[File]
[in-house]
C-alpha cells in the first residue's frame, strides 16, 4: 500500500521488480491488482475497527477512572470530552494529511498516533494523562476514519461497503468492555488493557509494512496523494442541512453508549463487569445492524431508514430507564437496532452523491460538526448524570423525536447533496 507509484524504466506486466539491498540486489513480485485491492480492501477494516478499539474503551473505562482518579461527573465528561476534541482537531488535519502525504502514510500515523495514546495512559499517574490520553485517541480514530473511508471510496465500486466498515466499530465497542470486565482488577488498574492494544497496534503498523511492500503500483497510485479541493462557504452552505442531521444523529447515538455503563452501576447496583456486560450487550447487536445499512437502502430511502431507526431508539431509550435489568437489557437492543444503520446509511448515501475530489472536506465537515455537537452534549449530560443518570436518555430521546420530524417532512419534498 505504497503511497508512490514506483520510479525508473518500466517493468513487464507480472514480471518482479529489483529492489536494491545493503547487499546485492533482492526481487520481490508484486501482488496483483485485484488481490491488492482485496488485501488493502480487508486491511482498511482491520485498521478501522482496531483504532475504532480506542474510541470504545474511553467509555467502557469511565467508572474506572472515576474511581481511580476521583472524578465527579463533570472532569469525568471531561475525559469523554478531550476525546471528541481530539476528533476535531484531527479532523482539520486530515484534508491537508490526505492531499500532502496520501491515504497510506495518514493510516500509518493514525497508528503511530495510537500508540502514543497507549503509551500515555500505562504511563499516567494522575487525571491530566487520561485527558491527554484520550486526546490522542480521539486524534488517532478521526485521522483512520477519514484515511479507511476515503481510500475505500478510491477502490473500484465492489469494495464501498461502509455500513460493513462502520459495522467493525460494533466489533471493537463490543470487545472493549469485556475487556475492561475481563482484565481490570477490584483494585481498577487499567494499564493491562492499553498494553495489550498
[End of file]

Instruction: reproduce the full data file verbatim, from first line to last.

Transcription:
[in-house]
C-alpha cells in the first residue's frame, strides 16, 4: 500500500521488480491488482475497527477512572470530552494529511498516533494523562476514519461497503468492555488493557509494512496523494442541512453508549463487569445492524431508514430507564437496532452523491460538526448524570423525536447533496 507509484524504466506486466539491498540486489513480485485491492480492501477494516478499539474503551473505562482518579461527573465528561476534541482537531488535519502525504502514510500515523495514546495512559499517574490520553485517541480514530473511508471510496465500486466498515466499530465497542470486565482488577488498574492494544497496534503498523511492500503500483497510485479541493462557504452552505442531521444523529447515538455503563452501576447496583456486560450487550447487536445499512437502502430511502431507526431508539431509550435489568437489557437492543444503520446509511448515501475530489472536506465537515455537537452534549449530560443518570436518555430521546420530524417532512419534498 505504497503511497508512490514506483520510479525508473518500466517493468513487464507480472514480471518482479529489483529492489536494491545493503547487499546485492533482492526481487520481490508484486501482488496483483485485484488481490491488492482485496488485501488493502480487508486491511482498511482491520485498521478501522482496531483504532475504532480506542474510541470504545474511553467509555467502557469511565467508572474506572472515576474511581481511580476521583472524578465527579463533570472532569469525568471531561475525559469523554478531550476525546471528541481530539476528533476535531484531527479532523482539520486530515484534508491537508490526505492531499500532502496520501491515504497510506495518514493510516500509518493514525497508528503511530495510537500508540502514543497507549503509551500515555500505562504511563499516567494522575487525571491530566487520561485527558491527554484520550486526546490522542480521539486524534488517532478521526485521522483512520477519514484515511479507511476515503481510500475505500478510491477502490473500484465492489469494495464501498461502509455500513460493513462502520459495522467493525460494533466489533471493537463490543470487545472493549469485556475487556475492561475481563482484565481490570477490584483494585481498577487499567494499564493491562492499553498494553495489550498